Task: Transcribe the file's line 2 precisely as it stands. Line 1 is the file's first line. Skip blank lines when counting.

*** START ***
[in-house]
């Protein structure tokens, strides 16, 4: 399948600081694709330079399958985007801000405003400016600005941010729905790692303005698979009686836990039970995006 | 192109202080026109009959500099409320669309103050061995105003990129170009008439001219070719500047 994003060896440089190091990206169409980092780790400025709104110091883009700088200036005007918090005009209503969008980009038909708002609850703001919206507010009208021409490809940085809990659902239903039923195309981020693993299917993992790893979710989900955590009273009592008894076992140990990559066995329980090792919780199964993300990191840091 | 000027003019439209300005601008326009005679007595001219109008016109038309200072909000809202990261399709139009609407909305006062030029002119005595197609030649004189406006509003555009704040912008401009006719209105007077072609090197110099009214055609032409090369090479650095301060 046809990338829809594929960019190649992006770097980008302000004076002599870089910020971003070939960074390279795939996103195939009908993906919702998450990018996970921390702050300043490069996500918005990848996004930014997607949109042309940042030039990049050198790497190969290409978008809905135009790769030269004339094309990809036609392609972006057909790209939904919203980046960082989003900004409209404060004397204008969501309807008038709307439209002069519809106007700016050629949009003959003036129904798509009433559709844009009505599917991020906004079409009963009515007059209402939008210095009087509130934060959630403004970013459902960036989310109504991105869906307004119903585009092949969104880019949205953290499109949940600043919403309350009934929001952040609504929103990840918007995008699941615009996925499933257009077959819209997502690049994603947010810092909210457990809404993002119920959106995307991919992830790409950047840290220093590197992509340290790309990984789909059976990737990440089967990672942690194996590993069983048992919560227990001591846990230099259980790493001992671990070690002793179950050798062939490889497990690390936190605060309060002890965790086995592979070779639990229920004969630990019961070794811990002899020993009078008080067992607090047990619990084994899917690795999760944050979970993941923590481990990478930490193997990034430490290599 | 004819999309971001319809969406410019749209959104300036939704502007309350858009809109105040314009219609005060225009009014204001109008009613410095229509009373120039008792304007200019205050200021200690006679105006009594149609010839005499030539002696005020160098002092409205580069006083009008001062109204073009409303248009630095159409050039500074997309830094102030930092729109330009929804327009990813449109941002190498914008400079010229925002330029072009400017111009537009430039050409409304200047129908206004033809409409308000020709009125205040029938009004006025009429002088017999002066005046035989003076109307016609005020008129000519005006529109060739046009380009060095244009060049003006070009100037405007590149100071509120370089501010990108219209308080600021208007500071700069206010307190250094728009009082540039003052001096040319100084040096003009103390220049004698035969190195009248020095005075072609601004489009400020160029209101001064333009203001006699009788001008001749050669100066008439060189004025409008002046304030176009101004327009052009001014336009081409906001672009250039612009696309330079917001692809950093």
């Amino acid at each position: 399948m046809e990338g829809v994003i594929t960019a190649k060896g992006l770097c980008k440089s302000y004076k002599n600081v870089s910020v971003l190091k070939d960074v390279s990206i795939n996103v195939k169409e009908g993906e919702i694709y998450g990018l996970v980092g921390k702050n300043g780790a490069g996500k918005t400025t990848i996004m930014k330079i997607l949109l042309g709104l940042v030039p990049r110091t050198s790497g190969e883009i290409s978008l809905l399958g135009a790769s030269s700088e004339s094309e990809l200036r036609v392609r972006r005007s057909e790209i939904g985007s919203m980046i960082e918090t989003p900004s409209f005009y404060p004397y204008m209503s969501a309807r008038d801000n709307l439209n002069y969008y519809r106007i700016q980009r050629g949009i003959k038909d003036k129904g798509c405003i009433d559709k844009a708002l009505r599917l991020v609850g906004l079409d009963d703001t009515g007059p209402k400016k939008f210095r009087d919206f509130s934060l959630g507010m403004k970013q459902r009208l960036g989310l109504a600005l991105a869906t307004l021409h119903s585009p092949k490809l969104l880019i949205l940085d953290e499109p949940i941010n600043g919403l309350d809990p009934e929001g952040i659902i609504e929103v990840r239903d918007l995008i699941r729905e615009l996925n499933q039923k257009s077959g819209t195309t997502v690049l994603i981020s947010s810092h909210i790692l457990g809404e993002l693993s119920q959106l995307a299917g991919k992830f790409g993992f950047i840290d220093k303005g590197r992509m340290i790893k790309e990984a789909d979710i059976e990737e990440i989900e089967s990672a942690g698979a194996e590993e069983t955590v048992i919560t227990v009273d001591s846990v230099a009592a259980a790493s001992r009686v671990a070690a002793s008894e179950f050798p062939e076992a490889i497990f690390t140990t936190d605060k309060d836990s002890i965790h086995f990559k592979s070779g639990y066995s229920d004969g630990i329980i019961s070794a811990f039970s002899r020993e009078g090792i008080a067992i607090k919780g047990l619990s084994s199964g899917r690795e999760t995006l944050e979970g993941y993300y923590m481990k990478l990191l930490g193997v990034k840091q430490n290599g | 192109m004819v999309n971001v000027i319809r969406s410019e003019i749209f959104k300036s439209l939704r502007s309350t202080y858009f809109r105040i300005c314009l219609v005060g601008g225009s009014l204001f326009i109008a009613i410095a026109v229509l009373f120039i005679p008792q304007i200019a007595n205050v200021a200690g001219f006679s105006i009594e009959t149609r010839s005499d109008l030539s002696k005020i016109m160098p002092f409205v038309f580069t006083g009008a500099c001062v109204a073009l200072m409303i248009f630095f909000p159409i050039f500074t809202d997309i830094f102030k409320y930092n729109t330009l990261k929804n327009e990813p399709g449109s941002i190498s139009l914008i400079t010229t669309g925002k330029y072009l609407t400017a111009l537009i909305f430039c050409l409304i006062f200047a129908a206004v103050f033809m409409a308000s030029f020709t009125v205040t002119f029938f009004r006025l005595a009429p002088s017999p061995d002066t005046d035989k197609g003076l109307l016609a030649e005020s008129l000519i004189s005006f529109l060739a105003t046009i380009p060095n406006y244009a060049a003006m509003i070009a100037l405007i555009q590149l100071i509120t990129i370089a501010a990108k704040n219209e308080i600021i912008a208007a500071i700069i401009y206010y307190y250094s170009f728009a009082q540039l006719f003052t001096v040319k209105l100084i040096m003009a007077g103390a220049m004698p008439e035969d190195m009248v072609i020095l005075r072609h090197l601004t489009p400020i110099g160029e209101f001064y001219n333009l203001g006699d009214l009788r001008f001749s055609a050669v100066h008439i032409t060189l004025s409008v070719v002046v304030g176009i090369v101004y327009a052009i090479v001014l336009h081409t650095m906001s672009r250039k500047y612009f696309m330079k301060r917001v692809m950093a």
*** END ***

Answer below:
């Protein structure tokens, strides 16, 4: 399948600081694709330079399958985007801000405003400016600005941010729905790692303005698979009686836990039970995006 | 192109202080026109009959500099409320669309103050061995105003990129170009008439001219070719500047 994003060896440089190091990206169409980092780790400025709104110091883009700088200036005007918090005009209503969008980009038909708002609850703001919206507010009208021409490809940085809990659902239903039923195309981020693993299917993992790893979710989900955590009273009592008894076992140990990559066995329980090792919780199964993300990191840091 | 000027003019439209300005601008326009005679007595001219109008016109038309200072909000809202990261399709139009609407909305006062030029002119005595197609030649004189406006509003555009704040912008401009006719209105007077072609090197110099009214055609032409090369090479650095301060 046809990338829809594929960019190649992006770097980008302000004076002599870089910020971003070939960074390279795939996103195939009908993906919702998450990018996970921390702050300043490069996500918005990848996004930014997607949109042309940042030039990049050198790497190969290409978008809905135009790769030269004339094309990809036609392609972006057909790209939904919203980046960082989003900004409209404060004397204008969501309807008038709307439209002069519809106007700016050629949009003959003036129904798509009433559709844009009505599917991020906004079409009963009515007059209402939008210095009087509130934060959630403004970013459902960036989310109504991105869906307004119903585009092949969104880019949205953290499109949940600043919403309350009934929001952040609504929103990840918007995008699941615009996925499933257009077959819209997502690049994603947010810092909210457990809404993002119920959106995307991919992830790409950047840290220093590197992509340290790309990984789909059976990737990440089967990672942690194996590993069983048992919560227990001591846990230099259980790493001992671990070690002793179950050798062939490889497990690390936190605060309060002890965790086995592979070779639990229920004969630990019961070794811990002899020993009078008080067992607090047990619990084994899917690795999760944050979970993941923590481990990478930490193997990034430490290599 | 004819999309971001319809969406410019749209959104300036939704502007309350858009809109105040314009219609005060225009009014204001109008009613410095229509009373120039008792304007200019205050200021200690006679105006009594149609010839005499030539002696005020160098002092409205580069006083009008001062109204073009409303248009630095159409050039500074997309830094102030930092729109330009929804327009990813449109941002190498914008400079010229925002330029072009400017111009537009430039050409409304200047129908206004033809409409308000020709009125205040029938009004006025009429002088017999002066005046035989003076109307016609005020008129000519005006529109060739046009380009060095244009060049003006070009100037405007590149100071509120370089501010990108219209308080600021208007500071700069206010307190250094728009009082540039003052001096040319100084040096003009103390220049004698035969190195009248020095005075072609601004489009400020160029209101001064333009203001006699009788001008001749050669100066008439060189004025409008002046304030176009101004327009052009001014336009081409906001672009250039612009696309330079917001692809950093």